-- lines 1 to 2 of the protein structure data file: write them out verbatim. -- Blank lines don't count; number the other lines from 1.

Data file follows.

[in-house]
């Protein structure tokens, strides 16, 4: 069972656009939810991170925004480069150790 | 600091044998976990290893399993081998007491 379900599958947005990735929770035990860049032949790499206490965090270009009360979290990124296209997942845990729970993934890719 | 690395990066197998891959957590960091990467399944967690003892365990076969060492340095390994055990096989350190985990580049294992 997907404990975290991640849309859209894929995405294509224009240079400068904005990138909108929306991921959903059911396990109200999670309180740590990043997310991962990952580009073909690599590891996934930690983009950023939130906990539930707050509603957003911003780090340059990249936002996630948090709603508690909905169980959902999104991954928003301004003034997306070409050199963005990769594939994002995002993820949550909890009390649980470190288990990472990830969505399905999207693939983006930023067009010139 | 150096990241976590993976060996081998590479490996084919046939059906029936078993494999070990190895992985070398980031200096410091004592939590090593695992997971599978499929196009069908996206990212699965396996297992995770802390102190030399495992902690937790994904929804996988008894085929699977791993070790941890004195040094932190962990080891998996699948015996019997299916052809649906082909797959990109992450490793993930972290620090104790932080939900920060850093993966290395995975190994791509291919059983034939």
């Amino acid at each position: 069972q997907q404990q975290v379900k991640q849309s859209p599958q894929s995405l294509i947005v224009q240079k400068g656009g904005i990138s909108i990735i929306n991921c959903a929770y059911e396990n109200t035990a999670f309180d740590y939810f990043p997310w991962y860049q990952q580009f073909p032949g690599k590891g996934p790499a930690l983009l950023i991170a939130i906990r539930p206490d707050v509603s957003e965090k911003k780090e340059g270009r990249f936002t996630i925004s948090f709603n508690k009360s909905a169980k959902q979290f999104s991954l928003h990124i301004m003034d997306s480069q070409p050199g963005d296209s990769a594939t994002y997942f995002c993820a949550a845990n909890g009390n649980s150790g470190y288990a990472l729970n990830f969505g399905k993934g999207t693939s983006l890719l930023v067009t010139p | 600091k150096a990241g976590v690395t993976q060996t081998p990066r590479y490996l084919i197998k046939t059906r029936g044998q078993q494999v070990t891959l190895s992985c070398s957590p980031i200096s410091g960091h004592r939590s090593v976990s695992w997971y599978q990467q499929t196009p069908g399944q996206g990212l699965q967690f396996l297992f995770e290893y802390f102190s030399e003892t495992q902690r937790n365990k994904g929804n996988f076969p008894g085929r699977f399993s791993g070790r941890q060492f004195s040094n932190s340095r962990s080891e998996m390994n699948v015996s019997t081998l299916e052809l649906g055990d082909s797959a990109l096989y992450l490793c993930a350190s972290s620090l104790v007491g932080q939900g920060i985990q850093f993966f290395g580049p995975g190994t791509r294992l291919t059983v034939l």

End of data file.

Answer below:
[in-house]
């Protein structure tokens, strides 16, 4: 069972656009939810991170925004480069150790 | 600091044998976990290893399993081998007491 379900599958947005990735929770035990860049032949790499206490965090270009009360979290990124296209997942845990729970993934890719 | 690395990066197998891959957590960091990467399944967690003892365990076969060492340095390994055990096989350190985990580049294992 997907404990975290991640849309859209894929995405294509224009240079400068904005990138909108929306991921959903059911396990109200999670309180740590990043997310991962990952580009073909690599590891996934930690983009950023939130906990539930707050509603957003911003780090340059990249936002996630948090709603508690909905169980959902999104991954928003301004003034997306070409050199963005990769594939994002995002993820949550909890009390649980470190288990990472990830969505399905999207693939983006930023067009010139 | 150096990241976590993976060996081998590479490996084919046939059906029936078993494999070990190895992985070398980031200096410091004592939590090593695992997971599978499929196009069908996206990212699965396996297992995770802390102190030399495992902690937790994904929804996988008894085929699977791993070790941890004195040094932190962990080891998996699948015996019997299916052809649906082909797959990109992450490793993930972290620090104790932080939900920060850093993966290395995975190994791509291919059983034939």